Which is the best flashgun / speedlight / speedlite ?
One of the most frequent questions I get asked, is what flashgun or speedlight would I recommend – especially to someone wanting to go beyond just using the camera’s built-in flash.
Moving away from the camera’s built-in flash to a larger flashgun opens up an entire world with new possibilities in lighting. Especially so if you are moving up to one one of the camera’ manufacturer’s dedicated speedlights. The add-ons and gadgets that you find on the market that are supposed to improve the quality of lighting from the camera’s built-in flash, are just ways to grab some of your cash without really offering you an improvement.
To improve your flash photography, you absolutely need to get a larger on-camera speedlight. The question then is, which one?
Each manufacturer offers a variety of options at different price points. I suspect the initial reaction for anyone stepping into the world of flash photography, is to be hesitant about buying a large and expensive speedlight .. and then they err on the side of caution, getting a speedlight that is cheaper, but also limited in specifications and ability.
But let’s step away from the equipment for a few minutes, and consider what we want to achieve with flash. So let’s look at this candid portrait of a baby held in her mother’s arms:
To get that specific lighting quality – soft and directional light – you need to bounce your flash. Bouncing your flash gives you a larger light source, and hence softer light.
But it isn’t enough to just simply bounce off the ceiling directly over you. That would give flat light that gives no shape and form and dimension to your subject. If you look at that portrait of the baby girl, you will see that one side of her face has more light than the other.
It is this interplay between light and shade that gives a quality of light that is both interesting, and flattering to our subject. To get there, I had to consider the direction my light needed to come in from, and I wanted to have the light from my flashgun bounce back from the interior of the room to my left-hand side.
In order to do all of this – get soft directional light from my speedlight – it is essential that my flashgun has a head that can both rotate and swivel.
So if you are looking at various speedlights, I would strongly recommend that you dismiss any that don’t allow the flash head to rotate and swivel. Anything less would just limit you, and ultimately be a waste of your money. You’d be better off investing a bit more money in a more flexible speedlight.
Also, in bouncing flash like this, we waste a fair amount of light. It really isn’t an efficient way to use the light. But .. we aren’t after efficiency here. We desire light that is flattering – and then we inevitably come back to those two words – soft and directional. So in bouncing flash, we waste a lot of energy from our flash, and to be able to get enough light onto our subject, we need a strong flashgun.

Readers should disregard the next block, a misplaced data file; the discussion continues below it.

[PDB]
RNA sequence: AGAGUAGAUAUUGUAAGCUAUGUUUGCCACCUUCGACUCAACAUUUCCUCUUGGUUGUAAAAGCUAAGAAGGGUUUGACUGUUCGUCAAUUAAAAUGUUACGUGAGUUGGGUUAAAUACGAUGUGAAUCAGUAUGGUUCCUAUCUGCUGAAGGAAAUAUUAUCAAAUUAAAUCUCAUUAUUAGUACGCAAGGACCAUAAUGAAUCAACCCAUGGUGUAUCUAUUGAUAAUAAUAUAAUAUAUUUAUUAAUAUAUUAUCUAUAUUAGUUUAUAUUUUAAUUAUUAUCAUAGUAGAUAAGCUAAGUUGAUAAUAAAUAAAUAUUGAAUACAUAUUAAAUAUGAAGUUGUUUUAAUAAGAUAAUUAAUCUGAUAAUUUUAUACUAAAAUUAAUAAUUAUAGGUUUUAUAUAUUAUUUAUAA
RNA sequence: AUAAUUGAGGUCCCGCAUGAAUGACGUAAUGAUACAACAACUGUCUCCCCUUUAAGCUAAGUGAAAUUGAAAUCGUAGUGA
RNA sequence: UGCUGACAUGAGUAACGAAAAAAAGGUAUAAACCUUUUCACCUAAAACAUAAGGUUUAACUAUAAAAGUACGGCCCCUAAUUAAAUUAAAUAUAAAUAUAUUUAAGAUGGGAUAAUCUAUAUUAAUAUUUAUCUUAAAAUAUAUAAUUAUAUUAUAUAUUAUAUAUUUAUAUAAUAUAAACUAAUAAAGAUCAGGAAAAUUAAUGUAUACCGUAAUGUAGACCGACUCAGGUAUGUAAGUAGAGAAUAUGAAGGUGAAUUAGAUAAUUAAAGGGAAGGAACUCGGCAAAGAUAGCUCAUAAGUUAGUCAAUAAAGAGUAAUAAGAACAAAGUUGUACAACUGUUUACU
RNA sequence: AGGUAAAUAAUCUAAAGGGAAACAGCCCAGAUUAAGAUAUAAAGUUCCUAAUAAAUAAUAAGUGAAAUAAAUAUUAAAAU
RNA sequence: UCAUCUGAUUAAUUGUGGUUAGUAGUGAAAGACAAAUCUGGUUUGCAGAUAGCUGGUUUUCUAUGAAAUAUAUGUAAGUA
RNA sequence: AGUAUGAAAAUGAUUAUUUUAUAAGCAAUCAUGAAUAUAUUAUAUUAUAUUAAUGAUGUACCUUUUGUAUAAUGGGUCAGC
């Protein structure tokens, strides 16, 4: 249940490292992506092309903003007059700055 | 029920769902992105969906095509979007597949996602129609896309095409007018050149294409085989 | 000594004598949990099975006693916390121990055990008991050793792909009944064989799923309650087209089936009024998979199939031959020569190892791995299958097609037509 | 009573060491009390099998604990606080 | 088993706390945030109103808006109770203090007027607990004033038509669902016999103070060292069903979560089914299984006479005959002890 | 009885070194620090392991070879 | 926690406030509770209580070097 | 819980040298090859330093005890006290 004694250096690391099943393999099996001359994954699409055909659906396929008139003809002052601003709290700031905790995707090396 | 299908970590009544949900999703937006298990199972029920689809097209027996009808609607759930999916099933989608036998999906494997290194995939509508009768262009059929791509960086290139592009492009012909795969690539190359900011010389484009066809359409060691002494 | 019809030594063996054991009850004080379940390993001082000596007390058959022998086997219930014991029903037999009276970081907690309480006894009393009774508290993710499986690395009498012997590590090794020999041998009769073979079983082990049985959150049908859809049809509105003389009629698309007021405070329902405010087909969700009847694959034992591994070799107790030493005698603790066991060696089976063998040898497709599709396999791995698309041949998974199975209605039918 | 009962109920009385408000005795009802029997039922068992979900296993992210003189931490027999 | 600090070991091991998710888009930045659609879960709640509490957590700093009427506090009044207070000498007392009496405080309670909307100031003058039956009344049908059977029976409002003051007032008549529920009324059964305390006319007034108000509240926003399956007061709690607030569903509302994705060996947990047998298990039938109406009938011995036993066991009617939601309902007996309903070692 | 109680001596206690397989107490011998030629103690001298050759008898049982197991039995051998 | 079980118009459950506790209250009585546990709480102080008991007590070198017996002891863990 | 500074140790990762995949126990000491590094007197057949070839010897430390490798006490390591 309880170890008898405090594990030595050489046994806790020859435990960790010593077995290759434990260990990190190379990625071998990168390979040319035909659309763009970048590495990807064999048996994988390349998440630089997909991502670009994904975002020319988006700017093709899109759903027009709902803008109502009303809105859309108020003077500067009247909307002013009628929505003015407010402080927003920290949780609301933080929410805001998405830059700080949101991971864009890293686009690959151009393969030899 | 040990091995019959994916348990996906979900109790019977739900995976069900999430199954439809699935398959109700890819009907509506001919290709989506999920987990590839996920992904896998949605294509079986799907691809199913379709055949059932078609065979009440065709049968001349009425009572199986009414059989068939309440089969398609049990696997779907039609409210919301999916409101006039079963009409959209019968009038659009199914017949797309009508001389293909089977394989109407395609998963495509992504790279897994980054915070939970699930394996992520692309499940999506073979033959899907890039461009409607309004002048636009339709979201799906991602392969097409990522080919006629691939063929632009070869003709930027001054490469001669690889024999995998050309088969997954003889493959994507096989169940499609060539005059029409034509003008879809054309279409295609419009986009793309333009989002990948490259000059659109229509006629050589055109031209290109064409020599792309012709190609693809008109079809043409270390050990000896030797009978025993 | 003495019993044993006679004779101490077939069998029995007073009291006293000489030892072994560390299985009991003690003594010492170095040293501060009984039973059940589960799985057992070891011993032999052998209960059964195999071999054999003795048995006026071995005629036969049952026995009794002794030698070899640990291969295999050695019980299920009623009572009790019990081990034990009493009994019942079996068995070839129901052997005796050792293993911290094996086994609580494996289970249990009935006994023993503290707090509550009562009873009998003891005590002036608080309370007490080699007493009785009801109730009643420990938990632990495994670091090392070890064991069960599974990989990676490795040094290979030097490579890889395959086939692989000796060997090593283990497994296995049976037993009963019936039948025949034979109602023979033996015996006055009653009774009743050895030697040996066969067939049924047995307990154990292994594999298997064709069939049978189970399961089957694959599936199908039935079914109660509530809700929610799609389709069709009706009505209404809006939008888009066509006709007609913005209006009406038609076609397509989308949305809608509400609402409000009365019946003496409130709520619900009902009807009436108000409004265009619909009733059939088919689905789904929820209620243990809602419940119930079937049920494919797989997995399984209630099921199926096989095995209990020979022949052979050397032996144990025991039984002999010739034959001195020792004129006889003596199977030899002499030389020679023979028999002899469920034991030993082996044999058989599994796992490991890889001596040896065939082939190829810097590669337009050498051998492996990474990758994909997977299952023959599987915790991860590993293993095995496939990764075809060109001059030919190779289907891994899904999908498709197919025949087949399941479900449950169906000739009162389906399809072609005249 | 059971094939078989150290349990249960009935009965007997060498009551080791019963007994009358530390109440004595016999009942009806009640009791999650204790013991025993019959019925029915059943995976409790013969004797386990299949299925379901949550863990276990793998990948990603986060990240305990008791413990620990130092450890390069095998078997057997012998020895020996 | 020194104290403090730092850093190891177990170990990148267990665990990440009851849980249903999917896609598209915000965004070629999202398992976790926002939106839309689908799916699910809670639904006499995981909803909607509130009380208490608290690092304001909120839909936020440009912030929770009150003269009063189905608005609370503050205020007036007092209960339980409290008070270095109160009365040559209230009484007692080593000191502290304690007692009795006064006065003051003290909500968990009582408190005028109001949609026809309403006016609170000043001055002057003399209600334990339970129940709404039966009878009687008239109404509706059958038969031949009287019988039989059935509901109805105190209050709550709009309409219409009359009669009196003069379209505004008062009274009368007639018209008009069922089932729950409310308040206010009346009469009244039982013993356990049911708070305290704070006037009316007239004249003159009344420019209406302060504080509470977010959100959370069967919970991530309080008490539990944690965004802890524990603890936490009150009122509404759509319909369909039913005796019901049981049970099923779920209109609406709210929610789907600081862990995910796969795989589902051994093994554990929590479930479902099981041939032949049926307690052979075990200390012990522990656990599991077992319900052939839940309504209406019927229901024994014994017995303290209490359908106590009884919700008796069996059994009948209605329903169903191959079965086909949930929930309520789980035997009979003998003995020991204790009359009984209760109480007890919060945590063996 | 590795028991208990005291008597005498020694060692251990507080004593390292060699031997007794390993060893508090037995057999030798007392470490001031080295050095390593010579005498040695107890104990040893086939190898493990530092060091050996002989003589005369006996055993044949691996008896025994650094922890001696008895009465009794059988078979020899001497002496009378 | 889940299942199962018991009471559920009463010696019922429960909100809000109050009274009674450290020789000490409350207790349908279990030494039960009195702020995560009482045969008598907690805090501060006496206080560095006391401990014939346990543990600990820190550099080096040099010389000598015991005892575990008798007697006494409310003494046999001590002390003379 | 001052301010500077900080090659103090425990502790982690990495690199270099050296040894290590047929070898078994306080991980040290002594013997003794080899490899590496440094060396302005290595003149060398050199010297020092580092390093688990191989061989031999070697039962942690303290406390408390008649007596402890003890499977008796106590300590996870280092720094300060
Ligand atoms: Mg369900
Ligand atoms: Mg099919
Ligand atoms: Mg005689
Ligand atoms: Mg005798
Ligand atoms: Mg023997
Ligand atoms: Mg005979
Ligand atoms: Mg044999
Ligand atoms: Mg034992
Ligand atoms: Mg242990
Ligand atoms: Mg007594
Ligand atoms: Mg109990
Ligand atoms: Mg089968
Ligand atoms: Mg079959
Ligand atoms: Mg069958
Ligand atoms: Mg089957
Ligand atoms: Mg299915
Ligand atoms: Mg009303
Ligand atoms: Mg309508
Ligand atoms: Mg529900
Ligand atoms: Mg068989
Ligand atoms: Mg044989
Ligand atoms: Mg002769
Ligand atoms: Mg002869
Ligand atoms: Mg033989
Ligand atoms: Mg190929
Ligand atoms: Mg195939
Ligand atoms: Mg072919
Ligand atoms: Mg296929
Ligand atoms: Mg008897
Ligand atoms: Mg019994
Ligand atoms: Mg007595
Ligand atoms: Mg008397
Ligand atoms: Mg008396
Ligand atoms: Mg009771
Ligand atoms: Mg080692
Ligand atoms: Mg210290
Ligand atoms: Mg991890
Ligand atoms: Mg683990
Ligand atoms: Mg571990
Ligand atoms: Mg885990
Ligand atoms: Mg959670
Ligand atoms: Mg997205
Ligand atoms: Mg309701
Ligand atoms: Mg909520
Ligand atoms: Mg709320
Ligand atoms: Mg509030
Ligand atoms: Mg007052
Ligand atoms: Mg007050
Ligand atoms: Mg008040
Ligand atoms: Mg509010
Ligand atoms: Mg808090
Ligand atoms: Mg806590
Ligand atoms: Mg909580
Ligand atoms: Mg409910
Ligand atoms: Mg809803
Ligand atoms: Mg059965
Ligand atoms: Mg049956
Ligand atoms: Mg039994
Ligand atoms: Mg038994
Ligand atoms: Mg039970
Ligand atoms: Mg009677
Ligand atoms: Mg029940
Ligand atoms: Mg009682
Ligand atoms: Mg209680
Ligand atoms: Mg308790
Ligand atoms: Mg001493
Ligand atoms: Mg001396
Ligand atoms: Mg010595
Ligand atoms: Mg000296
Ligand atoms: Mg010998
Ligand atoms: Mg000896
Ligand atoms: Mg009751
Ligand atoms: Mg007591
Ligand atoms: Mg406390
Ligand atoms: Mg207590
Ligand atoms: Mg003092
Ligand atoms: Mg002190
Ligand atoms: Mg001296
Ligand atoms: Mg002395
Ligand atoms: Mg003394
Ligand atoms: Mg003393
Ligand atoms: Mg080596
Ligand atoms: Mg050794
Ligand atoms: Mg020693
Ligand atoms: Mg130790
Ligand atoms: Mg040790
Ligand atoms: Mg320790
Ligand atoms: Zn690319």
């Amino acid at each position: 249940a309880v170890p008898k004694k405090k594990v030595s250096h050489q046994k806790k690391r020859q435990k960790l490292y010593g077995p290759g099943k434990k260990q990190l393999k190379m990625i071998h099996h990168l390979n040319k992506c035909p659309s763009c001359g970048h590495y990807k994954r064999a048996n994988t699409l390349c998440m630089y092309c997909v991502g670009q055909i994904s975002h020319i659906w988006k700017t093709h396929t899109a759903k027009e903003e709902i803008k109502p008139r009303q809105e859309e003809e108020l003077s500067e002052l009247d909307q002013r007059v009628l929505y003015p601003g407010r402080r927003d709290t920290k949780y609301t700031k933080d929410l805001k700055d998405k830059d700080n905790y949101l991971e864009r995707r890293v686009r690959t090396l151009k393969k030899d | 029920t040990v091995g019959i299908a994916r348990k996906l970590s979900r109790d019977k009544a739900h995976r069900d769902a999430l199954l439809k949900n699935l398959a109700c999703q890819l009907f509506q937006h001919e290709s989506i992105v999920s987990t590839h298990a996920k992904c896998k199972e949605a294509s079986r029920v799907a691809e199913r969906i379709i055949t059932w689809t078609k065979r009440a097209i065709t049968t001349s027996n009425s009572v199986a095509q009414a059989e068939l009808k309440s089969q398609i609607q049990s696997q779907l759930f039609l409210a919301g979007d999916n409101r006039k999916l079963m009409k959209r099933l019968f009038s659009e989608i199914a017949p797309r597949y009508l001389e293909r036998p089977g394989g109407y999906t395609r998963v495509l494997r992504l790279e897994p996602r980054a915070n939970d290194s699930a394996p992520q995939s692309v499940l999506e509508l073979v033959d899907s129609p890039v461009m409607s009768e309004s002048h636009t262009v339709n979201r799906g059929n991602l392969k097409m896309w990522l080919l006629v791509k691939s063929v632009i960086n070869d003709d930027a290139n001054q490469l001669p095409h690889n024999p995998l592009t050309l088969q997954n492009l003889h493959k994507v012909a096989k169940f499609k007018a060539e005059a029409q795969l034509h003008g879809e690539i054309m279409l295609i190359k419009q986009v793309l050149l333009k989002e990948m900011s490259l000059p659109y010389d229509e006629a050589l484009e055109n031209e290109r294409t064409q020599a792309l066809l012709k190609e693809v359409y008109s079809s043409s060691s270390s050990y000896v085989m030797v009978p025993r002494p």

Therefore my next recommendation would be to get a powerful flashgun – as powerful as you can afford.
I rely heavily on TTL flash technology as you can see on the previous pages and on various other posts on this website. So I would strongly recommend a flashgun that is TTL capable and integrates properly with your camera.
So I would recommend to anyone, even if this is your first foray into buying a speedlight, to get the top-of-the-range that the specific manufacturer offers. Even if it seems overkill and a lot of money in comparison to your camera or a lens, the combination of flexibility and power and integration with your camera system make the larger flashgun the better choice. A smaller, less capable flashgun could very well just end up frustrating you in the limited potential it offers. A full-featured flashgun loaded with mouth-watering specifications could very well make your life easier and your photography more interesting and pleasurable.
So here are the flashguns I would recommend above all:
If you have a Nikon camera, then the obvious choice is the Nikon SB-910 Speedlight (B&H). A full-featured powerful flashgun that has a flash-head that rotates 180′ to either side, which makes it very flexible in where you can bounce your light.
If you have a Canon camera, then your best choice would be the Canon 600EX-RT Speedlite (B&H). This flashgun also rotates 180′ to either side, which is an ability that few flashguns offer, setting it apart from most flashguns available on the market. But what really elevates this speedlite, is that it has a built-in radio transmitter to give you easy radio-controlled TTL and manual flash from your camera, without added paraphernalia.
Similarly then, if we look at what is the msot powerful and flexible flashguns available for other manufactuers, I would recommend the Pentax AF-540 FGZ P-TTL (B&H), for Pentax owners.
Similarly, the Sony HVL-F58AM (B&H) flashgun for owners of Sony D-SLRs.
And also the Olympus FL-50R (B&H), shoe-mount flash for Olympus users. .
These flashguns are spendy, but they also won’t limit your potential as a photographer.
next: using a flash bracket
photography books written by Neil vN
|Amazon USA||Amazon UK|
newsletter / forum / workshops & seminars
If you find these articles interesting and of value, then you can help by
using these affiliate links to order equipment & other goodies. Thank you!